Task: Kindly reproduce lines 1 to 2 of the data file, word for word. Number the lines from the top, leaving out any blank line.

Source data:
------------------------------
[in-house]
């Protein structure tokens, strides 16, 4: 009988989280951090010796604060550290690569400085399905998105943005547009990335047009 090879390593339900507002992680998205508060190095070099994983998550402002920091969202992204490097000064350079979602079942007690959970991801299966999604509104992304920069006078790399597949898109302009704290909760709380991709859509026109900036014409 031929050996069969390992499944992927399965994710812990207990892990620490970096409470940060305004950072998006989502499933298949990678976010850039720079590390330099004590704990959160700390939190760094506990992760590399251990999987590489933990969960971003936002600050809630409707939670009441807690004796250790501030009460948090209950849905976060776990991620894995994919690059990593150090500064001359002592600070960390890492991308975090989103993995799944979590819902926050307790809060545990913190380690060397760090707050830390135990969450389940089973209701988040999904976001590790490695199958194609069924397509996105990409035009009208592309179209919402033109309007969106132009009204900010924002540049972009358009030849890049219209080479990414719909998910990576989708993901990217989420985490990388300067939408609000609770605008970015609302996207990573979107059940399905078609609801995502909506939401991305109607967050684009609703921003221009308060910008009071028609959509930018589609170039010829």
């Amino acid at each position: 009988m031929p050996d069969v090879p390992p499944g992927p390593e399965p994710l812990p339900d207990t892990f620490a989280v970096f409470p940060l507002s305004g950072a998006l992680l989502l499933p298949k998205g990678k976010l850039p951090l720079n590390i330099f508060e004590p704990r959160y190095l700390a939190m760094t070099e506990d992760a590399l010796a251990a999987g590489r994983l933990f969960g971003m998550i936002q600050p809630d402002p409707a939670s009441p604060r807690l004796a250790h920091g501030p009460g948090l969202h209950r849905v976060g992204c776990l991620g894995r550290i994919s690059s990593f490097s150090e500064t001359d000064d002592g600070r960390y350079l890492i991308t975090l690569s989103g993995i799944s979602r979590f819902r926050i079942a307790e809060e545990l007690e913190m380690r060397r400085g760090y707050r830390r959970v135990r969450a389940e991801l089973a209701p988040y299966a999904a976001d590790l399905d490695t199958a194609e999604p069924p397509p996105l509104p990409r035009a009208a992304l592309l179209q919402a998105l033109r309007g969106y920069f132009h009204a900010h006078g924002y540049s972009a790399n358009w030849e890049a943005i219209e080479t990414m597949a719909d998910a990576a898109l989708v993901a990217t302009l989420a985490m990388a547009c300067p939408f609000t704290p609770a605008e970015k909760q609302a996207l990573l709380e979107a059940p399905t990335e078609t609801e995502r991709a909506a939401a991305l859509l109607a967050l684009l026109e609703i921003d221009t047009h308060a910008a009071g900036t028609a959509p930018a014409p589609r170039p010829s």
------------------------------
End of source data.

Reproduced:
[in-house]
């Protein structure tokens, strides 16, 4: 009988989280951090010796604060550290690569400085399905998105943005547009990335047009 090879390593339900507002992680998205508060190095070099994983998550402002920091969202992204490097000064350079979602079942007690959970991801299966999604509104992304920069006078790399597949898109302009704290909760709380991709859509026109900036014409 031929050996069969390992499944992927399965994710812990207990892990620490970096409470940060305004950072998006989502499933298949990678976010850039720079590390330099004590704990959160700390939190760094506990992760590399251990999987590489933990969960971003936002600050809630409707939670009441807690004796250790501030009460948090209950849905976060776990991620894995994919690059990593150090500064001359002592600070960390890492991308975090989103993995799944979590819902926050307790809060545990913190380690060397760090707050830390135990969450389940089973209701988040999904976001590790490695199958194609069924397509996105990409035009009208592309179209919402033109309007969106132009009204900010924002540049972009358009030849890049219209080479990414719909998910990576989708993901990217989420985490990388300067939408609000609770605008970015609302996207990573979107059940399905078609609801995502909506939401991305109607967050684009609703921003221009308060910008009071028609959509930018589609170039010829």